IT TAKES NO GREAT WIT to criticize the Victorian period. Its fussy and ponderous furniture has always been an easy target. Few can respond with any degree of seriousness to an age when piano legs had to be draped because they were considered indecent, and when a gentleman could not offer a lady a seat in the chair he had been occupying because it might still contain the warmth of his body.
Today, however, people are seeing the tastes and styles of the past century with new eyes. The era's bold use of color is much admired, particularly the adventurous way in which different fabrics were juxtaposed.
There is new appreciation for the many unusual materials out of which Victorians made furniture: horn, wicker, metal, papier-mache.
The Victorian imagination can be seen at its most inventive in the "Patent" furniture of the time: elaborate folding chairs, chairs that vibrated, sofas that doubled as bathtubs, recliners, tilt-back invalid chairs--and on and on. Pieces such as these create a clever counterpoint in a contemporary setting. No other furniture period equals the Victorian use of woods such as mahogany, oak and pine--and the warmth they produced.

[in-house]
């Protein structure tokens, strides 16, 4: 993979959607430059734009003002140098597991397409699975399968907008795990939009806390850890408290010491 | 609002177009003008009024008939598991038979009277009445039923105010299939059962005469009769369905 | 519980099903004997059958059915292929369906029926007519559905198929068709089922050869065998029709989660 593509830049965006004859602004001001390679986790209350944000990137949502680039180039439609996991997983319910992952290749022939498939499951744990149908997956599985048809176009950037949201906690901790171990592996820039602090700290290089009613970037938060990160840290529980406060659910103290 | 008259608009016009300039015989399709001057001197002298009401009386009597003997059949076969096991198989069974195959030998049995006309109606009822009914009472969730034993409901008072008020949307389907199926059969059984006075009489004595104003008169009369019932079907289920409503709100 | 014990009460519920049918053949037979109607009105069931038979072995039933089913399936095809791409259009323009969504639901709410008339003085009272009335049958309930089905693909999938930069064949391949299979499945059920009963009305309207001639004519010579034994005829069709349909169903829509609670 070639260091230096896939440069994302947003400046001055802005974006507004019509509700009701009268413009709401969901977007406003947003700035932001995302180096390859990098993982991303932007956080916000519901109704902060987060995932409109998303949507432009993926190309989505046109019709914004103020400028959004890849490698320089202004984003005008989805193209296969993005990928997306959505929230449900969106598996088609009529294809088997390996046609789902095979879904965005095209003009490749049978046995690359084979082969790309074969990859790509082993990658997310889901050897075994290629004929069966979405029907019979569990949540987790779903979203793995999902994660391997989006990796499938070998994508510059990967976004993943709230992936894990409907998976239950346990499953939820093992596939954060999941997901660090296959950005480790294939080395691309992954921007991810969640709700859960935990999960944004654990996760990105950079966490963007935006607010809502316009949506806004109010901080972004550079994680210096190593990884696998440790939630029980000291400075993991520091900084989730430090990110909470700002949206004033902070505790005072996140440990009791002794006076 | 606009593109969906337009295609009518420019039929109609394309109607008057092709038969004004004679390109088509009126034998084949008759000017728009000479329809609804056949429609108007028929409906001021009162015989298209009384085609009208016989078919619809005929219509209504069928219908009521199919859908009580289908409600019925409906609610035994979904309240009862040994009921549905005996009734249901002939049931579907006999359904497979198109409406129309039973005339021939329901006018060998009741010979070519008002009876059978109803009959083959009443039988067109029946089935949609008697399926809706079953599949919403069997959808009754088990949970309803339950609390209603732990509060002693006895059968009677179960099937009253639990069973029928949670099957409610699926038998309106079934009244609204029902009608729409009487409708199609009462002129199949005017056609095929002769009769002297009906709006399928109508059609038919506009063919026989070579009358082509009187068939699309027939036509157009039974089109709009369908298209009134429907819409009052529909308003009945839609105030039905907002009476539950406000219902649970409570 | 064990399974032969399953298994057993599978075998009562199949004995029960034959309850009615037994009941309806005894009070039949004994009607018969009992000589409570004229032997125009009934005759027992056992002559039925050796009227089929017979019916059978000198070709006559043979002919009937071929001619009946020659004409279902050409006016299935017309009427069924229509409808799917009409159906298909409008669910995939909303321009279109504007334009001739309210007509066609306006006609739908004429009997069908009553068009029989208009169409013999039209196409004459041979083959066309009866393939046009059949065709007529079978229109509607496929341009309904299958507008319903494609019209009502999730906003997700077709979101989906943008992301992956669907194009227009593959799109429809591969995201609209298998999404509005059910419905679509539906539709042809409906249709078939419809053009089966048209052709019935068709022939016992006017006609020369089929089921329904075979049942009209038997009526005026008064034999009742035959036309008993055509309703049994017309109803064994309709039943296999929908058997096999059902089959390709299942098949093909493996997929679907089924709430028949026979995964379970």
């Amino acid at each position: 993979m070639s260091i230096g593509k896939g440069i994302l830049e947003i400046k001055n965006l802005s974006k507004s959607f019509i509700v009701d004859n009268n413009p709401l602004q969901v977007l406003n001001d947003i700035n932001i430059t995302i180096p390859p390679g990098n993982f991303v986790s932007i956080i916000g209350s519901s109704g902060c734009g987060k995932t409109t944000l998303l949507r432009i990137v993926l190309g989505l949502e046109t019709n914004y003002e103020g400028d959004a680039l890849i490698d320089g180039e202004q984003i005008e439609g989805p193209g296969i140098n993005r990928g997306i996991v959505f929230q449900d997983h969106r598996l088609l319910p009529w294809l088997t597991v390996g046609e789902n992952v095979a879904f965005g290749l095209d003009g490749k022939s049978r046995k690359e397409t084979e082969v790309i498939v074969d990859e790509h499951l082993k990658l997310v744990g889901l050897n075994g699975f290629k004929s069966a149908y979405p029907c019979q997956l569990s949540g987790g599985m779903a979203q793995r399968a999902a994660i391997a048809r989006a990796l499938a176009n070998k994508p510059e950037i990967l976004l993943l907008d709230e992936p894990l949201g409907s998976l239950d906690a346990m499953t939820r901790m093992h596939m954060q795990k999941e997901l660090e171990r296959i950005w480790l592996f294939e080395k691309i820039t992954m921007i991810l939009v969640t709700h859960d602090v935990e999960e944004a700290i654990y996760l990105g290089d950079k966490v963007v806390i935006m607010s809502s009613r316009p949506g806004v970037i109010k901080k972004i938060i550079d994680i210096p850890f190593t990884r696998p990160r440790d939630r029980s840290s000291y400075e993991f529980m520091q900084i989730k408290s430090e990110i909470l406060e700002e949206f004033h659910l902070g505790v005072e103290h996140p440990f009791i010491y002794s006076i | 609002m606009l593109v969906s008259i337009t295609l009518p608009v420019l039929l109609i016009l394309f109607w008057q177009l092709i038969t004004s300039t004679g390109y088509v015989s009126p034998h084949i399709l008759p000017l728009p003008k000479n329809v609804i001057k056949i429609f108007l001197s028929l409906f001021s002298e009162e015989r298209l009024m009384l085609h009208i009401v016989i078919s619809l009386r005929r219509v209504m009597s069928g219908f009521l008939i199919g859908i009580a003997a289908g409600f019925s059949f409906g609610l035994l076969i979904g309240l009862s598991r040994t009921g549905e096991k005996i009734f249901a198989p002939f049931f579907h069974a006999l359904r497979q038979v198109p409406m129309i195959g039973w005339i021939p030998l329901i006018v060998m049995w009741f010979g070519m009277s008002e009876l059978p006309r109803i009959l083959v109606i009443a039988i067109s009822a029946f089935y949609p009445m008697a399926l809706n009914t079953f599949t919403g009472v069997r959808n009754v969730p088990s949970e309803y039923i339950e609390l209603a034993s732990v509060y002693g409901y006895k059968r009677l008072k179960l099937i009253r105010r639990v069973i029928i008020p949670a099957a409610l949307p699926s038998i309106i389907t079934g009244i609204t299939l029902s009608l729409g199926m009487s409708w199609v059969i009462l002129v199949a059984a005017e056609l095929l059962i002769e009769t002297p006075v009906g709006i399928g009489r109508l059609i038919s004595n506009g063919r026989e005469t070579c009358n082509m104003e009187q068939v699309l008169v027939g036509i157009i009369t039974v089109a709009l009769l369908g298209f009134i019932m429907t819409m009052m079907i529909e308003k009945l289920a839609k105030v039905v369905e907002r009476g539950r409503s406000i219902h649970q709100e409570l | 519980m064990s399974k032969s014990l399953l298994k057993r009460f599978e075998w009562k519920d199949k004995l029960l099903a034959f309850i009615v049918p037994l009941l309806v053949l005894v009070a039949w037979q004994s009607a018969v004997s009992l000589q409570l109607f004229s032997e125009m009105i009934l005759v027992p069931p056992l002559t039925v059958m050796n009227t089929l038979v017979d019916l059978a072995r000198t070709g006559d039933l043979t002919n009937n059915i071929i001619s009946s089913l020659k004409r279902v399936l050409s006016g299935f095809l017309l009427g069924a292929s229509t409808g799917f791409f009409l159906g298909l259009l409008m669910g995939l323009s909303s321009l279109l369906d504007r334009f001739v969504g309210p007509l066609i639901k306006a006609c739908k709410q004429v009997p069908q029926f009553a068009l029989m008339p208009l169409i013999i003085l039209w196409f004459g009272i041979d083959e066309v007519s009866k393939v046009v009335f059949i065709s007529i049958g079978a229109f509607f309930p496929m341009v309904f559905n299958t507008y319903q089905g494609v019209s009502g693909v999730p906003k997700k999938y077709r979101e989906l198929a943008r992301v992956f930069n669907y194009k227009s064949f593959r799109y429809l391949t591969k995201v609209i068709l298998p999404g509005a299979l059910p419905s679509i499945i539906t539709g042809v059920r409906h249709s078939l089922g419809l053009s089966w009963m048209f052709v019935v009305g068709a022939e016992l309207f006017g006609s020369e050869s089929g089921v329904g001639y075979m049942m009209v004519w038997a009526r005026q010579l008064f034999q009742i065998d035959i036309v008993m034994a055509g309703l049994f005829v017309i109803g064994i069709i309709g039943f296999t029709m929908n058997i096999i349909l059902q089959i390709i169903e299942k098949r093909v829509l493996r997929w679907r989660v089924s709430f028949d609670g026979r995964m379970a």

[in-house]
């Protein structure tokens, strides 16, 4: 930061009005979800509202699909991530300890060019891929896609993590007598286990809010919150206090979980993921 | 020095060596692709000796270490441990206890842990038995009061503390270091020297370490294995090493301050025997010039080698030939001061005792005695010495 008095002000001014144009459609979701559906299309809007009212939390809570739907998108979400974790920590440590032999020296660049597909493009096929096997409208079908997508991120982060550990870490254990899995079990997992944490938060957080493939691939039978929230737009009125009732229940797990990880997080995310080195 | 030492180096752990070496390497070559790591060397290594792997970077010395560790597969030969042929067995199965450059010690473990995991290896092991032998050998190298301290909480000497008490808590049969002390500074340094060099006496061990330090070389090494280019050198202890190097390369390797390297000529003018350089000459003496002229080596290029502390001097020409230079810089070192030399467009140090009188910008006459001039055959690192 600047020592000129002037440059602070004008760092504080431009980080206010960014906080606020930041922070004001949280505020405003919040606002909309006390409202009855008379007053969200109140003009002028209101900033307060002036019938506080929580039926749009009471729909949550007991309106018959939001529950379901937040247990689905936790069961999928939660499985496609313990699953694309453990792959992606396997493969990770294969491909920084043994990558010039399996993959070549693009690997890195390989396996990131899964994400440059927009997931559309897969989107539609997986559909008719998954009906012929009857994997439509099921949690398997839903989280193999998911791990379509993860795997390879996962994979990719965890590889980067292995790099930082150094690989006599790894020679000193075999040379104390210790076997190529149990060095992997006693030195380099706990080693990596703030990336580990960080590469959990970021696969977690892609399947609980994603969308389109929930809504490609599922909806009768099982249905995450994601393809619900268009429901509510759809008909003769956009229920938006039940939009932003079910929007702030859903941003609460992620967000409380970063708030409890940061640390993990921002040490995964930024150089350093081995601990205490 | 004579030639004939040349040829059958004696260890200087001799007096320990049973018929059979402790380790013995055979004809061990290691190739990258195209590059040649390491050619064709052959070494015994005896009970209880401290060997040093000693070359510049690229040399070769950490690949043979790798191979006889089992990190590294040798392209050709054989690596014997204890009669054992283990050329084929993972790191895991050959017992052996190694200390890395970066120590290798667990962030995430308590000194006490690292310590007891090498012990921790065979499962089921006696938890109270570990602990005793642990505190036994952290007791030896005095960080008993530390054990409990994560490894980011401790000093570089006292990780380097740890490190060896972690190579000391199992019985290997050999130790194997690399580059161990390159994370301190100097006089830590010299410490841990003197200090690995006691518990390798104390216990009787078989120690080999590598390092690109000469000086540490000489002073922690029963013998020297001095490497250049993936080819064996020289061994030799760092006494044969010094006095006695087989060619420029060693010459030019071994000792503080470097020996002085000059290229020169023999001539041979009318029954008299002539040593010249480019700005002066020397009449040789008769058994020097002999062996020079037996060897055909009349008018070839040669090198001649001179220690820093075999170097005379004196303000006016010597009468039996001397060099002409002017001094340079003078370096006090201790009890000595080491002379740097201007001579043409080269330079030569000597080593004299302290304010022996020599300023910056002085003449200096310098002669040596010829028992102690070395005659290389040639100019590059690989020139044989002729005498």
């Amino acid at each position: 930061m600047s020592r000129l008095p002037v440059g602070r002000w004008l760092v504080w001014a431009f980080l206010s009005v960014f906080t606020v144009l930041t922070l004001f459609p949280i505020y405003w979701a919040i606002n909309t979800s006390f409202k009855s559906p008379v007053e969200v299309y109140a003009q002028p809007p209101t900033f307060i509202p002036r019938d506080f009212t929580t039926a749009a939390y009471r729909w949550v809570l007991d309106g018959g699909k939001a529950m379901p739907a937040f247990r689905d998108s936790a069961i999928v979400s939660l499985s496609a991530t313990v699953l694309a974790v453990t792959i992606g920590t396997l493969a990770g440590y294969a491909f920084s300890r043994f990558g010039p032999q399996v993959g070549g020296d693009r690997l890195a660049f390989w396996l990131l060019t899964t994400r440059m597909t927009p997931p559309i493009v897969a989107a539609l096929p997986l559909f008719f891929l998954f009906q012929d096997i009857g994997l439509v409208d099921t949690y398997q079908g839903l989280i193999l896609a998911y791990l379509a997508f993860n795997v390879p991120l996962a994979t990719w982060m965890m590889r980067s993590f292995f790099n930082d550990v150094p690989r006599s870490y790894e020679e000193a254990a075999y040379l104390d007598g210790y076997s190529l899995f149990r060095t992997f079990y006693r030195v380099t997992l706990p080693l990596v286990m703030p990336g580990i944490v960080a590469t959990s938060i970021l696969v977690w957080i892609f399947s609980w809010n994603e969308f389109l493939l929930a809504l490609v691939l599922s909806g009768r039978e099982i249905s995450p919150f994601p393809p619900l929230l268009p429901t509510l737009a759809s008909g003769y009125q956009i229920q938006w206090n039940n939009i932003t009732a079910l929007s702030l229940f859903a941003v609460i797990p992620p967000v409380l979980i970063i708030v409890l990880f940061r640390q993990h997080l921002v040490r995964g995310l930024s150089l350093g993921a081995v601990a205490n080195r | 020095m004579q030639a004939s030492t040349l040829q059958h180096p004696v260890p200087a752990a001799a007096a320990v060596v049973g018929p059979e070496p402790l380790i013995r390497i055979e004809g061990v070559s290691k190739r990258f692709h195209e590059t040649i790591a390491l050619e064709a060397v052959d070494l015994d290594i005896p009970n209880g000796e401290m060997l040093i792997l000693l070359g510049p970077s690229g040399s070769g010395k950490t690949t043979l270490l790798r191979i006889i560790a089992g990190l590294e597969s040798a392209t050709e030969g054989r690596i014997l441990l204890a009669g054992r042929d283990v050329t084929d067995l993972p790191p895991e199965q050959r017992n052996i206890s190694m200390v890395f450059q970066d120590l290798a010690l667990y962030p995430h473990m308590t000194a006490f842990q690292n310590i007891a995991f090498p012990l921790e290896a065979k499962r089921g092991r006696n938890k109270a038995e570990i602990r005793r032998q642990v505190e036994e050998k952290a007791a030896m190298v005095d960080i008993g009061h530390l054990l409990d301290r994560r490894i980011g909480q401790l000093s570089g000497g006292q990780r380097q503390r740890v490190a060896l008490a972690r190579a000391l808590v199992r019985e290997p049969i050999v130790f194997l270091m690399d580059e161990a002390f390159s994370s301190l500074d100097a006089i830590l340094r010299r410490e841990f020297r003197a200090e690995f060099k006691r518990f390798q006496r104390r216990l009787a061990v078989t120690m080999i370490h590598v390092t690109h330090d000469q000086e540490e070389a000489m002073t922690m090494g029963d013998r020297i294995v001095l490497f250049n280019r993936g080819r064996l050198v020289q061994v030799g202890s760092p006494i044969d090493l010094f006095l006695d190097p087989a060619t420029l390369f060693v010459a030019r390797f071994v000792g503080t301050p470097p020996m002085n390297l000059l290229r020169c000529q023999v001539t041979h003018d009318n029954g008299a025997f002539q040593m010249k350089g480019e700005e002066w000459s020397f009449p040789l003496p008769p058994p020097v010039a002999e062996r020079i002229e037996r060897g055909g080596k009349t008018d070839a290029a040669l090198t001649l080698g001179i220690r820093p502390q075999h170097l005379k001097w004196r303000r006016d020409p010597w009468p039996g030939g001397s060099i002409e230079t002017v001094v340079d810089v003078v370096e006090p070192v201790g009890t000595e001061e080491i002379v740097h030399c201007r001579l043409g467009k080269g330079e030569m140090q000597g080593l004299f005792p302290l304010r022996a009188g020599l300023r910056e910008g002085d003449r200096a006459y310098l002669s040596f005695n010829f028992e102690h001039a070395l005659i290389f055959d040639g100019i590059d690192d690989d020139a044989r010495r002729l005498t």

The basic appeal of Victorian antiques today, however, is easier to explain: There is something comforting in the solidity of the era's furniture--in shirred, tufted and tasseled Victorian easy chairs with their beadwork pillows; in Victorian tables with their heavy, ornate legs, and Victorian side bars with long horizontal mirrors. Nostalgia for such a generous and abundant era is more than understandable. It bespeaks a love of home.